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ALBUM REVIEW: Lindemann – Skills In Pills

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When RAMMSTEIN announced their plans for a short hiatus in 2013, fans of the teutonic Germans were understandably upset. Guitarist Richard Z. Kruspe returned to his EMIGRATE side-project and the rest of the band seemed to disappear from the limelight. What we couldn’t have predicted however, was that powerhouse lead singer Till Lindemann would create a side-project of his own, enlisting Peter Tägtgren of HYPOCRISY and PAIN to play the instrumental parts, whilst he himself concentrated on the lyricism.

The result was LINDEMANN and the 11 tracks that make up Skills In Pills, a venture which also sees the frontman singing entirely in English for the first time. While fans might argue this change removes some of the subtlety from the album’s lyrics, it remains undeniably funny to hear the man himself shouting about the kind of depraved topics he’s covered for years in RAMMSTEIN. Tracks like Ladyboy and Golden Shower may seem shocking, but they really aren’t too different to Till’s day-job.

Title-track Skills In Pills is a stomping opener, essentially taking the industrial metal template Lindemann is best known for, and adding even more keyboards than usual to create a more chaotic, and arguably pop-oriented, sound that demands immediate attention.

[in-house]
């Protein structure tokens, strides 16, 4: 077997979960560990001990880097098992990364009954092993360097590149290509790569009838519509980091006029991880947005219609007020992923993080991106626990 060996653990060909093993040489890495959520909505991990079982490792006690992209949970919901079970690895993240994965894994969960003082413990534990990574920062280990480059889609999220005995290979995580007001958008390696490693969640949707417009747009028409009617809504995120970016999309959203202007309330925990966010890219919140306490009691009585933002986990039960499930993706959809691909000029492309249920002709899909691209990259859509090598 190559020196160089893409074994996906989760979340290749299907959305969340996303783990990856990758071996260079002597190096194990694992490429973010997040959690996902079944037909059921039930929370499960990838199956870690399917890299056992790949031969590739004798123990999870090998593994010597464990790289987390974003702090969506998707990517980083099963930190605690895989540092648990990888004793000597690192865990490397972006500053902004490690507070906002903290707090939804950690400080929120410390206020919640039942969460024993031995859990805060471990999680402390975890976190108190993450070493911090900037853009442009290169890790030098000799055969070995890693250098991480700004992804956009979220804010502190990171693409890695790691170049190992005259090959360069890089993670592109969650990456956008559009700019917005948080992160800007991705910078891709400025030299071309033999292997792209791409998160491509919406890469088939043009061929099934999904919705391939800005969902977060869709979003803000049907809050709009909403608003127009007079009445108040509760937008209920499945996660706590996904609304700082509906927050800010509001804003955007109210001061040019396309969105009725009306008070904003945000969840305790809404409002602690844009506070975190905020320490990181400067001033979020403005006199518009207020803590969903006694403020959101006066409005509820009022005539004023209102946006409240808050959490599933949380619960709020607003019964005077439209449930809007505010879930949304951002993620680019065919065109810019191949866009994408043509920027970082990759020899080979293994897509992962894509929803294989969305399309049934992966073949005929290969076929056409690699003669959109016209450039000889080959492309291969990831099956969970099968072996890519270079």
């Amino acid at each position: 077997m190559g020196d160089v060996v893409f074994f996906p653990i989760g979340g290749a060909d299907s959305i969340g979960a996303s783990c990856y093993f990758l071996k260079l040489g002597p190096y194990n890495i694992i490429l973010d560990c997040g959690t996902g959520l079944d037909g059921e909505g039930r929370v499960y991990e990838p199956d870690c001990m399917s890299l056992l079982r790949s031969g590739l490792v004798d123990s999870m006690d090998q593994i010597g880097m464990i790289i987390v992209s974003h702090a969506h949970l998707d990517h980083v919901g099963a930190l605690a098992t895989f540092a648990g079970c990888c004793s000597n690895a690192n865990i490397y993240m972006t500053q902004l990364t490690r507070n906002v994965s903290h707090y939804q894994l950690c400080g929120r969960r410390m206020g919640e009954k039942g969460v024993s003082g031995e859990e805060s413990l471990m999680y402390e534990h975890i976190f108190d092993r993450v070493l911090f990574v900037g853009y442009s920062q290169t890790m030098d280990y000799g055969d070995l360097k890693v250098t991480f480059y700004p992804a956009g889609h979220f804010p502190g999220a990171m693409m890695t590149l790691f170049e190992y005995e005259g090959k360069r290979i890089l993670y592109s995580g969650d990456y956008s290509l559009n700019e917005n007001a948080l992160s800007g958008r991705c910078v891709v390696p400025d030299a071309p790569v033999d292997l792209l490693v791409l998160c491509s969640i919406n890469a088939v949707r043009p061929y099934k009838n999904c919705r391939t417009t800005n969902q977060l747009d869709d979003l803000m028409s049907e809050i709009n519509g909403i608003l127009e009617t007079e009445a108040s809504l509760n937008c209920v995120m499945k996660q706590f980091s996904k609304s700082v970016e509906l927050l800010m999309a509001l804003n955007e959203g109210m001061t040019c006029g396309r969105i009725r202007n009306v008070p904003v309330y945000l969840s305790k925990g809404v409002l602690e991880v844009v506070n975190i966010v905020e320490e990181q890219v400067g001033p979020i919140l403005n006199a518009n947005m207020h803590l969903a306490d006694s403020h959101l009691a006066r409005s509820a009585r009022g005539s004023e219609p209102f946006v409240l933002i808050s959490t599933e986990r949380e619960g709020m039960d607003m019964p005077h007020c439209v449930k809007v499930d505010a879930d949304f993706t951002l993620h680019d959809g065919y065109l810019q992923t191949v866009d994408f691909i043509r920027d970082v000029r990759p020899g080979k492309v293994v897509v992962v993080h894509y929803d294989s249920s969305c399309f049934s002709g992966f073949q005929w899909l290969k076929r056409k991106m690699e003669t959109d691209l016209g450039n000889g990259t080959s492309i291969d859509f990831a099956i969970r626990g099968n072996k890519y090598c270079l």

Ramping up the industrial metal some more, Children Of The Sun is a track that really wouldn’t have sounded out of place on the last RAMMSTEIN record, Liebe Ist Für Alle Da, with its monstrous guitars and expertly-delivered vocals from Till. It’s probably one of the strongest tracks on the entire album which, given the overall quality of it, is no mean feat.

The more pop-esque sound is a theme that generally underpins a huge chunk of Skills In Pills however, with the welcome exception of Home Sweet Home, a heartfelt ballad in the vein of Ohne Dich which provides a stark contrast to the electro-tinged madness of songs like Cowboy.

The lyricism throughout Skills In Pills is classic Lindemann, dripping with sarcasm and wit. This is most clear in closing track Praise Abort, which sees Till declaring a hatred for his wife, children and life, that’s clearly tongue-in-cheek. As the album’s first single, it’s undeniably catchy and one of many that’s simply screaming out to be played live.

Those who pick up the special edition of the album will receive one more surprise though. That’s My Heart is another ballad, which begins sounding almost like a dark lullaby, before dramatically shifting to an orchestra-led piece – thanks to surprise special guest Clemens Wijers of symphonic black metallers CARACH ANGREN.

Whether Lindemann becomes more than just a distraction during RAMMSTEIN’S hiatuses has yet to be seen, but on the strength of this record, it would certainly be a shame if that were the case.

Rating: 8/10

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